The lady had brought May Bell a present. May was never really comfortable opening presents around other people and ask if she could open it later in the afternoon. The young lady seemed a little disappointed, but accepted May’s request. Hours later, the box was still leaning on the table within arms-reach of May’s Lay-Z-Boy. Seeing as the hall had gone quiet and it was too hot outside for any of the birds to be out, now seemed as good a time as ever to see what was inside.
The box was about 4 feet long and relatively flat, maybe 8 inches thick. It was a tattered old box, wrapped with fake alligator skin leather and covered in stickers with the names of cities from around the world on them. There were some brass latches that had clearly been well maintained. Unlike the rest of the box, they looked as good as new. The sun came through May’s window and reflected off of the lacquer, sending flashes of golden light across the room and directly into her eyes, blinding her for just a moment.
Two quick snaps cut through the hum of May’s air conditioner as the latches anxiously opened. May slowly opened the lid to reveal a beautiful acoustic guitar. Now, this guitar was by no means new, but the color of the finish was spectacular. Yellow in the center of the guitar faded into a dark red finish that shaded the outer edges. The strings looked as good as new and when she ran her fingers across them, they sang gloriously in a familiar harmony. May took the guitar out of the box, gently put its butt on the ground next to her throne, and rested the neck on the armrest so she could take the box off her lap and put it on the floor in front of her. After picking up the guitar and preparing to play with it, any passer-by would have thought she was a street musician playing for donations.
Curiosity sparked in May’s brain and her fingers gently moved across the strings. As they vibrated, she could feel the course of the sound waves through her, like a warm embrace. She closed her eyes to fully embrace the sound and without any sense of intention the fingers on her left hand simultaneously pressed strings to the fingerboard and her right hand began to move her fingers up and down. Each moment brought a new chord, and soon May wasn’t just strumming, she was picking. The sound engulfed May and her room might as well have melted away. The Blues carried her to another place, another time.
She was sitting on the porch of the house she grew up in. She could smell the lilacs that crowded in front of her stage. She could see her old neighbors looking up at her from the sidewalk as she began to mumble some words. Smiles broke across their faces. Her foot started to stamp out the beat on the old wood planks, dust rising with every thump. The sun shone through the trees and the leaves focused the light as though there were a hundred little spotlights shining down on her. The wind grabbed the music she was making and carried it around the neighborhood. A crowd began to form. Joy lifted May’s spirit and that happiness uplifted everyone around. Hollers came from the crowd as she belted out the next verse. “Sing it, May!” “A-MEN!” “Sing it, girl.”
Thump. Thump. Thump. Strings vibrate with electricity. The Blues. Sing the Blues and troubles will melt away. Bend the E string to make the guitar cry and moan. Thump. Thump. Thump. Feel the pulse beat through the floor, chugging like a train rolling down the tracks. All this singing has dried vocal cords causing them to crack, but there is beauty in the flaw, emotion overflows and the audience is moved. The strings begin to cut into the tips of the fingers because callouses have not been formed yet. They begin to bleed, and the song begins to fade. The thumping fades. The sound of her voice fades. The hollers fade. The smell of lilacs fades.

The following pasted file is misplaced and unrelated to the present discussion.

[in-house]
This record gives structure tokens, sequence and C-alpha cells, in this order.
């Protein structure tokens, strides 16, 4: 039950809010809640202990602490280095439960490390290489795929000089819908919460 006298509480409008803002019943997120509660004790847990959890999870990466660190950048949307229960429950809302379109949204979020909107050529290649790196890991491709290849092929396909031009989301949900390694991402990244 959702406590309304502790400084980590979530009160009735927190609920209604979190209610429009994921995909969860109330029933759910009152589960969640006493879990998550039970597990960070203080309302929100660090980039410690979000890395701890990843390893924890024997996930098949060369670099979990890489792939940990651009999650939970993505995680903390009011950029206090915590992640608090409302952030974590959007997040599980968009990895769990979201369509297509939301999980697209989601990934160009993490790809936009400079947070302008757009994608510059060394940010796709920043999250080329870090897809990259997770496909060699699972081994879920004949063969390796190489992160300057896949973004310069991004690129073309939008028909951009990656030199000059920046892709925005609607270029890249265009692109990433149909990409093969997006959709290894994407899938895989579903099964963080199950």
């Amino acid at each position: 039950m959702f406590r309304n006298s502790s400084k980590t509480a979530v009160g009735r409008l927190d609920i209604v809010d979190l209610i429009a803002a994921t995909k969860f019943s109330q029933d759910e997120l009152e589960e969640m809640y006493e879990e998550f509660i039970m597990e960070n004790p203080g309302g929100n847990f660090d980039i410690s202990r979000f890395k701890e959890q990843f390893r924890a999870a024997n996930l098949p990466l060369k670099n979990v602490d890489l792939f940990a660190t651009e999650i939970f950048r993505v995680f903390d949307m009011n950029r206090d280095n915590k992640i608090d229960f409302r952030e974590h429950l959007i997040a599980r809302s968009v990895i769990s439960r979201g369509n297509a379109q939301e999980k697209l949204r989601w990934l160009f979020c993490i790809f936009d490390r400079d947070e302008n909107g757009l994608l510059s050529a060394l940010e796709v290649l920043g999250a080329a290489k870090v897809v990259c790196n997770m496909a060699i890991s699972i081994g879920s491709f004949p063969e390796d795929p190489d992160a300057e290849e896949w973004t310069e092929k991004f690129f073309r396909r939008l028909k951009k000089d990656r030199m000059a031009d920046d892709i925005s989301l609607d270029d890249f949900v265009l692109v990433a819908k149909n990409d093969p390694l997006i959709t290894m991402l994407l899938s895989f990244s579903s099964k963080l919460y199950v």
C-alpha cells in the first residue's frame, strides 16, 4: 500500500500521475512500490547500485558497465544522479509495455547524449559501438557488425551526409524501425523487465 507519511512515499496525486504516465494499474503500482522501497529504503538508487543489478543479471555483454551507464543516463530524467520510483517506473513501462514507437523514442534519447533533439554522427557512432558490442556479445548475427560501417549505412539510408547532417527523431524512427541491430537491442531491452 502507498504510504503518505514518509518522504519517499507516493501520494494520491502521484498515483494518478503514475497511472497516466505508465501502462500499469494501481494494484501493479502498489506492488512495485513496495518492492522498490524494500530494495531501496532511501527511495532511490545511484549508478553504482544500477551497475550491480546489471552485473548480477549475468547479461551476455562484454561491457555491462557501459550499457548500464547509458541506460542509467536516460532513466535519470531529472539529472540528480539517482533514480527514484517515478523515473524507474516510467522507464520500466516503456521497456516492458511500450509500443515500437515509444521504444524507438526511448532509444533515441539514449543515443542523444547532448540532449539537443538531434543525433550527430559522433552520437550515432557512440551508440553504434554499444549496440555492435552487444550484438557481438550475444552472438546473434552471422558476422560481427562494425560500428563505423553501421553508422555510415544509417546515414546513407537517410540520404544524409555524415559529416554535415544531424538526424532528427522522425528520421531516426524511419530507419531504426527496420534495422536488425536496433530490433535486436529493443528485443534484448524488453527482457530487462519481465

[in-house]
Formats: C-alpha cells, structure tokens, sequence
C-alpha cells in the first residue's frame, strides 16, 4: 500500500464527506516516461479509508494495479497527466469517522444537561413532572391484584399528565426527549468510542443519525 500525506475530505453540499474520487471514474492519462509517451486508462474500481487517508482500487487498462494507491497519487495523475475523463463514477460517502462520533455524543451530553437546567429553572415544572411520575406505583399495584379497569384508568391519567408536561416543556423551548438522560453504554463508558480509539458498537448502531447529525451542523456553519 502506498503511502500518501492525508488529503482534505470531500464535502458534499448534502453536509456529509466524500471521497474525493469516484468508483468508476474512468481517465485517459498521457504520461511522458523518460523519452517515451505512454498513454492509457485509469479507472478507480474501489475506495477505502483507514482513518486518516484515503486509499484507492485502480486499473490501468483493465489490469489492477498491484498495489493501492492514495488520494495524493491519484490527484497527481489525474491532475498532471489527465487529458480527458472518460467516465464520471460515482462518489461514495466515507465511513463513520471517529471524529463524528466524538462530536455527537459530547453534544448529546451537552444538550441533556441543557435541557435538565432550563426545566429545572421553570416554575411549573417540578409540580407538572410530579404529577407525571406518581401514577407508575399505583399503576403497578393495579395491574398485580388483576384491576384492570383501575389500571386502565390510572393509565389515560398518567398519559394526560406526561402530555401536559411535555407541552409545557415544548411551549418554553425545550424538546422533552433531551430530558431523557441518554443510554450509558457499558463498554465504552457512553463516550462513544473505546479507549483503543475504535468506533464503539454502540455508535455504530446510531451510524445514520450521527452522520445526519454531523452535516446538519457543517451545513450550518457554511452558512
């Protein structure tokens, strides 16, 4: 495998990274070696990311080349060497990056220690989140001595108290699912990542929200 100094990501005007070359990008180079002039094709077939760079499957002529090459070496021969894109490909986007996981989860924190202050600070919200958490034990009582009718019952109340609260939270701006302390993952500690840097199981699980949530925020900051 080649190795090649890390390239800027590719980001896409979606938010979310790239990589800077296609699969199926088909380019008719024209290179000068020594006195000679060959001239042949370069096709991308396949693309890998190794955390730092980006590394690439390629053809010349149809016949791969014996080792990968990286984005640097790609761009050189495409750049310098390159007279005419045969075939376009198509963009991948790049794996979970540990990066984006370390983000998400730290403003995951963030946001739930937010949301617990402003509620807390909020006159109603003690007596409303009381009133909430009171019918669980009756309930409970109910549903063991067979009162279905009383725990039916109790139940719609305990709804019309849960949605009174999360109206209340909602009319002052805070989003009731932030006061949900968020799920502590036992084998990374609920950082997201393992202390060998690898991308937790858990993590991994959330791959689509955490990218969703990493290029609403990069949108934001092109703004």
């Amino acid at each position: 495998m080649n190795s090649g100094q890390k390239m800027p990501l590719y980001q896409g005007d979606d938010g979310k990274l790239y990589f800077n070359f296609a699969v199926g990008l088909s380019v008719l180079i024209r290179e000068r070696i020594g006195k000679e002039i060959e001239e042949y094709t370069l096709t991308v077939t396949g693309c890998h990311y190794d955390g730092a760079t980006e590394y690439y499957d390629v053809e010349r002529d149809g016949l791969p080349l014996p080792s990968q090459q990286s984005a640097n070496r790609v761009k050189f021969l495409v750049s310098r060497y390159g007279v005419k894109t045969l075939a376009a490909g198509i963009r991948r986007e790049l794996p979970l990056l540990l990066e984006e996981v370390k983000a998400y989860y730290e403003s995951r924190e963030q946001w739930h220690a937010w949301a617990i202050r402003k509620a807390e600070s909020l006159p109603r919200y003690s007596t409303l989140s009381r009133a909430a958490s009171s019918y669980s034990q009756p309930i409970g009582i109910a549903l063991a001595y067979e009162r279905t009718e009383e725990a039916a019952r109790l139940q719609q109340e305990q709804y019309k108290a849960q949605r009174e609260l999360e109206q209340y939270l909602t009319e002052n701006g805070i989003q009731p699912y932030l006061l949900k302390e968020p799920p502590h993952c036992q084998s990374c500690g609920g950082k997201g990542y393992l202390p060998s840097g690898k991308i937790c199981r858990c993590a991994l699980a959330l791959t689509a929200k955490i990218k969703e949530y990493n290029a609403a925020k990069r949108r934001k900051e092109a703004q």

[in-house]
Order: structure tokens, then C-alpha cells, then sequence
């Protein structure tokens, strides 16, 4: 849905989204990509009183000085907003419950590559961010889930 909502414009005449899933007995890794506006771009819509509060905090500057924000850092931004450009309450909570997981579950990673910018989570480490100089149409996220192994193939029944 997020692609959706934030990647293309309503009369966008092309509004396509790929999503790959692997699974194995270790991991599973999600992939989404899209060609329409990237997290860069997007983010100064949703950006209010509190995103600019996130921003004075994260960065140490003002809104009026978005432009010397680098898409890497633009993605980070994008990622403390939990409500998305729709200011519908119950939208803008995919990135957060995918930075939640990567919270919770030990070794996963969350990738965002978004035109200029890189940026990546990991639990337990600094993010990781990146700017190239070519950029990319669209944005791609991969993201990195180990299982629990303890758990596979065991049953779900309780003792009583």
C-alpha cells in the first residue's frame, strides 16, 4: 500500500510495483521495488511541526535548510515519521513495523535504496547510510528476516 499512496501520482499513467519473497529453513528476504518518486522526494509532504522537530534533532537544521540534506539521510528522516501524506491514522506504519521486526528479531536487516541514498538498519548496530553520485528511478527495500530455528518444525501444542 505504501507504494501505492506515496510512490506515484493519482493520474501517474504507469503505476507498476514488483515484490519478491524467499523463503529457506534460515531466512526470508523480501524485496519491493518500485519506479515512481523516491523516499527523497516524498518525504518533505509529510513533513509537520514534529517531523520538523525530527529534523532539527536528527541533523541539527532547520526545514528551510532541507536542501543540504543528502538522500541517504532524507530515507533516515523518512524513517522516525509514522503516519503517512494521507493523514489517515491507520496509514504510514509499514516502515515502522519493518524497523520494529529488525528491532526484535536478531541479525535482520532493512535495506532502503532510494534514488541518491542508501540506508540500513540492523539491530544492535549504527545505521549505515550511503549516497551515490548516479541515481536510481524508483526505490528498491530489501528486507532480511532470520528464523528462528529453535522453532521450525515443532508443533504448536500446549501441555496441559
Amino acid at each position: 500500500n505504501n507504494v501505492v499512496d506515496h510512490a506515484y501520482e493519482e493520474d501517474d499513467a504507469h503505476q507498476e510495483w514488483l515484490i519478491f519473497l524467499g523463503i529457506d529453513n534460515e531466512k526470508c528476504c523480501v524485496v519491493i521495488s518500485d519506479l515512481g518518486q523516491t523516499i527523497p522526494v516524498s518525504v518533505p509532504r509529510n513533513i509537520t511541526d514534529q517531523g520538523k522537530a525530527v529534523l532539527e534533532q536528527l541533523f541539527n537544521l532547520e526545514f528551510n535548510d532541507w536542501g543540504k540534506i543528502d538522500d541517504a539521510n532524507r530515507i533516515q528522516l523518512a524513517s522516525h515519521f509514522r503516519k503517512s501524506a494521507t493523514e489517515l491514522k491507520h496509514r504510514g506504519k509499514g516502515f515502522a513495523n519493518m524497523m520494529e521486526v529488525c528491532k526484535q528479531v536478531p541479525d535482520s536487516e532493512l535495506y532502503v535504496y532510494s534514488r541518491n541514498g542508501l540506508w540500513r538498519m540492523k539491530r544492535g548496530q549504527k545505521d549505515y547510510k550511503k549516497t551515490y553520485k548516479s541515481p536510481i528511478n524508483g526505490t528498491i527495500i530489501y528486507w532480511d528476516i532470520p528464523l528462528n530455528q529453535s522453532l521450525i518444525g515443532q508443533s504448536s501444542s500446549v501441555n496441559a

May Bell opened her eyes. She was back in her room, sitting on her pillowed throne. The air conditioner hummed beside her. She carefully bent over and put the guitar back in its case. Clicked the brass latches and slowly rotated her chair so she could look out the window again. She hummed a tune while she rocked her chair gently to the beat. Where had she heard that song before? A hummingbird flew by her window. Curious. Curious indeed.
February 15th, 2021
“Is that tanker breathing?” John wasn't sure what he was seeing, but it truly looked like it was. Sitting at a stoplight, listening to "Rumble" for the third time that morning (something about it, he just couldn't stop), late for work because of all this damn snow. There it is in front of him. Slowly rising and falling as if it were propped up by lungs instead of shocks. Up and down, in and out. He begins to breathe with it. It slows him down. It calms his curious mind. The world around him disappears.
Strumming guitar. Pounding upright bass. Hot and heavy, dragging the drums with it. “What is this?” John wonders silently. In and out, up and down. John takes his hands off the wheel and rubs his palms on his jeans to check in with reality. He looks up and sees the tanker still calmly inhaling and exhaling. Hole-punched speakers distort the sound of the guitar and all of a sudden the tanker and the pulse of the music are in sync. The guitar vibrates with aggression and even as it fades out it haunts.
Red lights fade. Wheels turn. The breathing stops. Like a runner who has stopped to catch their breath, the race beckons, and the runner must keep going. The tanker must keep going. John must keep going. Breathe.